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Devon Valley on the map

Cape Town - Devon Valley is changing in character. From being placid and unassuming, its road lined by farms with discreet and unobtrusive entrances, this sub-route of the Stellenbosch Wine Route is becoming assertive, with new venues adding glitzy diversity.

From Middelvlei and its pleasing Victorian farmstead – where the Mombergs host traditional braais for weekend lunches – the valley road meanders past wine farms on its upward route, some of which, like Louisvale and Clos Malverne, are well established.

The Devon Valley hotel enjoyed a revamp some years ago but retains its rustic charm, while the hilltop House of JC Le Roux, the only cellar devoted to the production of bubbly, has compounded existing bling with the revamped restaurant, new La Fleurette tasting room and deck, where visitors partner sparkling rosés with snacks ranging from oysters to nougat, meringues to cupcakes.

Halfway down the road, two additions to the route are almost opposite each other.

The solid curved wall and sign at the entrance to Aaldering Vineyards reflects the farm’s Dutch ownership: Marianne and Fons Aaldering completed their cellar in time for last year’s harvest and today winemaker Dustin Osborne offers consumers a trio of maiden whites, including a limited edition pinotage blanc.

Across the road, Brenaissance invites travellers in for tastings and meals at its informal Café de Blanc Noir, with its al fresco terrace and airy interior. The black and white theme used on exterior walls continues inside, right through to menus and staff uniforms.

Gauteng go-getters Tom and Hayley Breytenbach are behind this new venture, having transformed parts of an old fruit and grape farm into a family-friendly restaurant, guest house, wedding chapel and wine sales point. The pair exhibit boundless energy as they extol the pleasures and work involved as wine producers and investors in the hospitality trade.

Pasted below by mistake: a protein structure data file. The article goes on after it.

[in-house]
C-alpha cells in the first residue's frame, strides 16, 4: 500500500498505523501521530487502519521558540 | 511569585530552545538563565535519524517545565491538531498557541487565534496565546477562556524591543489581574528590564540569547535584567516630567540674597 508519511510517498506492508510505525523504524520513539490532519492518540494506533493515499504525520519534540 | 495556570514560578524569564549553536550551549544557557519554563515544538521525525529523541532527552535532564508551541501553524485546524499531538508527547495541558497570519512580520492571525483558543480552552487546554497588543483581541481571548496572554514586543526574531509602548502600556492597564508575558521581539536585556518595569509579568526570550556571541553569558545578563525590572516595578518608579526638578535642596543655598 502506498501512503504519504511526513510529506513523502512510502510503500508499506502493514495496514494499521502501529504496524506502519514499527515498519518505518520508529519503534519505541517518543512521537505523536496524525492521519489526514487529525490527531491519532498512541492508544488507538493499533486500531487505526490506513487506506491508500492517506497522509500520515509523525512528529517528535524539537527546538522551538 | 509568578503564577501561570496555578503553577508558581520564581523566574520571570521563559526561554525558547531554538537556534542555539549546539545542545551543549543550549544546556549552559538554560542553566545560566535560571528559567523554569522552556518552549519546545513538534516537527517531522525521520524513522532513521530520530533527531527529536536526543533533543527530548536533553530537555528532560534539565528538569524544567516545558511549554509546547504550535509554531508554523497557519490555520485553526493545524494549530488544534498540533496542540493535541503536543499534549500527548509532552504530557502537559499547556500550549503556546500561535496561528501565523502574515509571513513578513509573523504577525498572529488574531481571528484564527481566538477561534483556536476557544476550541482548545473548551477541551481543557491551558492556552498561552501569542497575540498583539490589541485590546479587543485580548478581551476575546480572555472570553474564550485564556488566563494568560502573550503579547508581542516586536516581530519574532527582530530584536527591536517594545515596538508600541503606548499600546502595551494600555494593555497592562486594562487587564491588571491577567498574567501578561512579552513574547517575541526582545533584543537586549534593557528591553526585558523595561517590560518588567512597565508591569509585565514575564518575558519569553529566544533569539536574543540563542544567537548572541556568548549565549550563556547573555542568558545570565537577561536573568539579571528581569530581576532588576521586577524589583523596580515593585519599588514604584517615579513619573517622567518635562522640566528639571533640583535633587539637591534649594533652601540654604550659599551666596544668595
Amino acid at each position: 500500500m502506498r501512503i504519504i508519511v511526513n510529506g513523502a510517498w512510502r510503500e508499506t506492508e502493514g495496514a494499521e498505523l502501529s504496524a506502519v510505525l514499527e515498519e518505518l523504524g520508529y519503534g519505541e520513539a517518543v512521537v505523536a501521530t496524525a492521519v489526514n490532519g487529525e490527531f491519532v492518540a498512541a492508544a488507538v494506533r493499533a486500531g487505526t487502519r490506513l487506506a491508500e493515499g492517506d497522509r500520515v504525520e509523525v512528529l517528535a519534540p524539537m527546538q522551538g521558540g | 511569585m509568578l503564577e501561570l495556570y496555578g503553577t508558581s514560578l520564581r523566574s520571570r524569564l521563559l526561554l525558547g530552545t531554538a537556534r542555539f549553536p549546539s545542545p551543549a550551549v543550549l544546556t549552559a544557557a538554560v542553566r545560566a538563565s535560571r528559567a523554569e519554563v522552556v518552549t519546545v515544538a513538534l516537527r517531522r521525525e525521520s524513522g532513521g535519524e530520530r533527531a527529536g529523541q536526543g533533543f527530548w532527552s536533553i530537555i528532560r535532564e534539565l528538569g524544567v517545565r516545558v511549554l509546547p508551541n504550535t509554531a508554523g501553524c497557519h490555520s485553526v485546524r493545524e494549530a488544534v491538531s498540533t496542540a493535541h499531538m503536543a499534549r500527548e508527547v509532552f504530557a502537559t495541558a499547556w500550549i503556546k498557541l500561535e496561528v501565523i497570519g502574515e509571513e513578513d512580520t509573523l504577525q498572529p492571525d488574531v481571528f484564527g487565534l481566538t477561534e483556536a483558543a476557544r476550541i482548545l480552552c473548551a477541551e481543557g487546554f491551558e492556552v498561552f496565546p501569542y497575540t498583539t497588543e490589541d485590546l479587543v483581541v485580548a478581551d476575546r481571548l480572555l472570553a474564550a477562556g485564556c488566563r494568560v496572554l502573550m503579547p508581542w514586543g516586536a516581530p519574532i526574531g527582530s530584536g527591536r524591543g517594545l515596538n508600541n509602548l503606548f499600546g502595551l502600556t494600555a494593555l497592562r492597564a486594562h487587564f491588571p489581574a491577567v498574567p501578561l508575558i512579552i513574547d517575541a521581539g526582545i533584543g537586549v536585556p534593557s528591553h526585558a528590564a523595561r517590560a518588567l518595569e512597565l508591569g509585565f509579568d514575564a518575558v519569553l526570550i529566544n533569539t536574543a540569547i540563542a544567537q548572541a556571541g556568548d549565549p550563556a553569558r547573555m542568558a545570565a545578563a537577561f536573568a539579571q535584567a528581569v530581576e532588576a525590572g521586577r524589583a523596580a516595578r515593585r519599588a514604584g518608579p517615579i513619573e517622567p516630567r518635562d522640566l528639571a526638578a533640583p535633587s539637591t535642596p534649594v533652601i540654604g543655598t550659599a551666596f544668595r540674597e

During a recent tasting we started with Lady H, an enjoyable and well-balanced 2011 sauvignon blanc (R68), and I also like their ’09 wooded chardonnay (R128). Lord T, (R78) named after mine host, is definitely one of the vinous stars, a non-vintage red blend of “whatever’s the best of that harvest”.

The current blend of four cultivars and five vintages is moreish, satiny mouthfuls of fruit and spice from shiraz, malbec and cab providing tannin and backbone. It makes a companionable partner for pizza and pasta, grills, braais and more.

The ’09 cabernet (R228) is a superior Stellenbosch product, while a 2010 Bordeaux-style blend and a merlot complete the range. The whites were made by Jasper Raats of Longridge, the reds by Clos Malverne, Billy Marklew and Nico Grobler of Eikendal. Thin-crusted rectangular pizzas start at R60, and there are mezze, wraps and salads.

One terrace wall sports a gallery of photographs of humped cattle. They are Boran, a hardy Kenyan breed, in which Breytenbach has invested. Visitors will soon see them grazing there.

Get your hands dirty down on the wine farm

The perennially popular Hands-on Harvest festival takes place across the Robertson wine valley during the weekend of February 22-24.

It’s a family event, offering fun, exercise, sweat and stiff muscles for those taking part in picking, stomping and crushing, while others can focus on wonderful wine, savouring farm breakfasts, spit-braais and picnics and taking boat trips and tractor rides through the vineyards.

As in previous years, farms, some of which are normally closed to the public, offer a programme of events to appeal to all palates and tastes. There are various talks and demos, and the popular harvest market makes a good finale.

Visit www.handsonharvest.com to compile your itinerary and book directly with the wineries of your choice. Contact 023 626 3167 for more information or e-mail [email protected]

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